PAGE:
This past New Year’s Eve, I had the pleasure of doing a photo day-trip with Dr. Charles (Chuck) Peterson, our resident herpetologist here at Idaho State University. The day was clear and cold as we started along the east face of the Portneuf Range. When we stopped to photograph the steam coming off the Portneuf River, the temps where hovering around 4F or about -16C. We worked our way over to Soda Springs to see the geyser, but just missed it. Lots of ice though! Eventually, we ended up in western Wyoming and stopped in Afton for lunch at Heggs Grill & Steakhouse. I was really looking forward to a fat, juicy burger, but to our surprise, our waitress told us during the winter they only served “breakfast” all day! Odd. Chuck had pancakes bigger than his head and I continued my quest to find the best biscuits and gravy! Reminds me when I lived in Wisconsin and the first time I tried to order iced tea during the winter I was told it was “out of season”. Strange customs. Anyway, we continued our photo excursion by continuing south, crossing over Salt River Pass and then swinging back west into Idaho. An excellent day out shooting with a fellow photographer!
Last night I had the opportunity to take some of my photo students out to a sagebrush field at the top of campus to photograph the moonrise. It was a Super Moon and very stunning! It was neat to see it come up in the notch of Camelback Mountain, which is to the east of campus. The moving clouds made for additional interesting effects in the sky.
The other day I decided to go fishing on the Portneuf River, about an hour’s drive from home. Got out there before sunrise and encountered a live skunk at my first pull-off point so I decided to go further up the river to another access area. As I pulled on my waders in the dim light of pre-dawn, the silence was broken by the raucous cawing of crows, followed by small flights of ducks and geese with their associated honking. So much for Nature being quiet! Regardless, being alone in the cold river (except for the pre-historic looking Great Blue Heron gliding above the river’s channel) casting dry flies upstream was a powerful moment of solitude to enjoy before the excitement of another semester at the university.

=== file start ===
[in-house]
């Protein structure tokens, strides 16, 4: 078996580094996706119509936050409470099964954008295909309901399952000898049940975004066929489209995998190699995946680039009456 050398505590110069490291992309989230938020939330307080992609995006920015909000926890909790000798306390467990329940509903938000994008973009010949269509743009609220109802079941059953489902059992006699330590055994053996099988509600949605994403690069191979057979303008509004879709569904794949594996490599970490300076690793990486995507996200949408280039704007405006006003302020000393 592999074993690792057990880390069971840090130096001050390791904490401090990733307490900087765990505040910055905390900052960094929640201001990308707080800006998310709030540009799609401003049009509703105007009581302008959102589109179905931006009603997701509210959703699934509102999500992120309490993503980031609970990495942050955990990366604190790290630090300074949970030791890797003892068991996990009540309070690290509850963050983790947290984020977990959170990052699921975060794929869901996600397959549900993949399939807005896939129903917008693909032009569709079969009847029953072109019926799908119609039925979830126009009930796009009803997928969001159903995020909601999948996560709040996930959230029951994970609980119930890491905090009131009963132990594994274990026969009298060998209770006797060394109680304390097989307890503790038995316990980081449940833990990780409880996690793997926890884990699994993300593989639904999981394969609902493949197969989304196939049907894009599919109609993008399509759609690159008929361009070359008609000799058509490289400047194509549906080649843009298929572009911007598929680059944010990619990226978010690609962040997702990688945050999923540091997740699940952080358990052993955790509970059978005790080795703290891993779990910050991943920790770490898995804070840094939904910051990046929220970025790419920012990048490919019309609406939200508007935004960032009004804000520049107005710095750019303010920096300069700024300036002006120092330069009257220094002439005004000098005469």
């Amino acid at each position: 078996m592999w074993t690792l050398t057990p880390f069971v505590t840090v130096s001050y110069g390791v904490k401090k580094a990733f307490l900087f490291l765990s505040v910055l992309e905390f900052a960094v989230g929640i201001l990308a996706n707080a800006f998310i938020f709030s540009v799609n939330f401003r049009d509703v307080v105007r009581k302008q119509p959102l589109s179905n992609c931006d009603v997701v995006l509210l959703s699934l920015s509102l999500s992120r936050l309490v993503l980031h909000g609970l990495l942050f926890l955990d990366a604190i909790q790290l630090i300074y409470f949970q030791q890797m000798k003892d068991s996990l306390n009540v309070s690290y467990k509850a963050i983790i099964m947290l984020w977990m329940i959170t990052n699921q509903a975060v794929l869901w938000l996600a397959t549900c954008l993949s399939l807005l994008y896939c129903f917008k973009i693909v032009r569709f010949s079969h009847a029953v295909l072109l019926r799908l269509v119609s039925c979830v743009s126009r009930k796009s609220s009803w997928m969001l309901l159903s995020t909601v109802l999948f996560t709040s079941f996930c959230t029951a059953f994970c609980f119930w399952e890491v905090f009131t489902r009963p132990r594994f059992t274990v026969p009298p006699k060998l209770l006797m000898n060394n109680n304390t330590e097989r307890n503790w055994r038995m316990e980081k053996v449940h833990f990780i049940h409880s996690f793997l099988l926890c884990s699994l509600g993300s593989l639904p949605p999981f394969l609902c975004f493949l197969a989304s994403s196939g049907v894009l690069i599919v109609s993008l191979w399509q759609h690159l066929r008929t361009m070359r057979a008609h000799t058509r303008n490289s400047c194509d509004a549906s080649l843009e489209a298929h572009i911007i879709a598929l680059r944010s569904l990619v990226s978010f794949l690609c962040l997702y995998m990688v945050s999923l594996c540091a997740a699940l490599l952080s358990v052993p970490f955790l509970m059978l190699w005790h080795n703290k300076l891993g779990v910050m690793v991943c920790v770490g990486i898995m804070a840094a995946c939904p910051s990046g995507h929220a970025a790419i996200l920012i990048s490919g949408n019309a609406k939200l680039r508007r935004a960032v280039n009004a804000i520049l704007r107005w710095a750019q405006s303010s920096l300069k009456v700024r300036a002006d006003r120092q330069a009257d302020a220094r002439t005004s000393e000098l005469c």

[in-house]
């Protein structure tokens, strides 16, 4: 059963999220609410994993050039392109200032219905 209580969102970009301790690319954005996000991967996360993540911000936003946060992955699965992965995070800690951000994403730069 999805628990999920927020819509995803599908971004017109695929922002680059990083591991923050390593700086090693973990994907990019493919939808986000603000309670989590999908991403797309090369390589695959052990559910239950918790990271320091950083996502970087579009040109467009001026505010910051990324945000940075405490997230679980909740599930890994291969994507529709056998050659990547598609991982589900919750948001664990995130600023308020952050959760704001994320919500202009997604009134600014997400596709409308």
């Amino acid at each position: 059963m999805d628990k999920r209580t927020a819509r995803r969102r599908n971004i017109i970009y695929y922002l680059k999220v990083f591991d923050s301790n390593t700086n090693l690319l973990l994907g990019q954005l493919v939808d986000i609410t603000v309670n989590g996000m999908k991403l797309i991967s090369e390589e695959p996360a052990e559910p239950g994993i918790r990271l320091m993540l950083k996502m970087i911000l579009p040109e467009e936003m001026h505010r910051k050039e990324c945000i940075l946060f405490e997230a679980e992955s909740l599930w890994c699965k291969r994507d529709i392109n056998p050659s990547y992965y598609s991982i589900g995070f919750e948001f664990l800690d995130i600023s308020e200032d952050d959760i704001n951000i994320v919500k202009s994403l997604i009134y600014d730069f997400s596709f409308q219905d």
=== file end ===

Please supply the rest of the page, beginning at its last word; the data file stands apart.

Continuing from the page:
After a steady rain finally let up, the skies began to breakup and just as I climbed up the river’s bank I noticed this lovely rainbow that arched from one side of the mountain to the other. Unfortunately, I only had my Fujifilm X-20 retro range-finder digital camera. No ultra-wide angle lens to capture the entire view.
Eventually I drove up the road a bit and took a gravel road along Pebble Creek, where I was high enough the clouds were at my level. Here I also came across a couple of Jack Rabbits! Frankly I didn’t know they lived this far north. I’ve always encountered them in Texas or the desert southwest. Interesting.
Next, I drove along Toponce Creek, were I saw a dead badger and several wild turkeys. Here I did catch a small lively Brook Trout and promptly released it. When the fishing slowed down, I drove along the Chesterfield area where I kept coming across beehives. I was fascinated by their interesting colors. Several ranchers had these multi-colored boxes stacked in their fields. Finally I had to stop and switch roles from trout fisher to photographer! But once back in the Portneuf River in the afternoon, I landed three nice rainbow trout and released several others. Excellent way to spend the day!
Today (just a week after the Autumnal Equinox) we took a 20-mile scenic drive east of town that winds its way between Camelback Mountain and Chinese Peak (colloquially known as Chinks Peak, including Google Maps). Colors in the trees were incredible with plenty of red from the Maples and orange from Hawthorns and other smaller deciduous trees, scatter among the cedars and pines. What surprised me the most was seeing mountaintops already blanketed with snow! Just yesterday the nearby Scout Mountain (14 miles away), had its peak (about 8,700ft/2652m) covered in the white stuff! Here are a few shots from our afternoon outing. As a technical side note, I was shooting with my Nikon D800 with a 51-year old Nikkor 50mm/1.4 lens. It works great and has excellent qualities!
This past weekend marked the Fall Equinox, when the earth comes into close equilibrium between daylight and nighttime darkness. I thought it fitting to seek my personal balance by hiking once again up canyons of the City Creek Trails not far from my home. As usual, I backpacked my camera gear with the intent of shooting some Western landscapes. The weather was a bit unsettled and provided visual drama, which translated nicely into black and white imagery. Here’s a couple of views from that outing.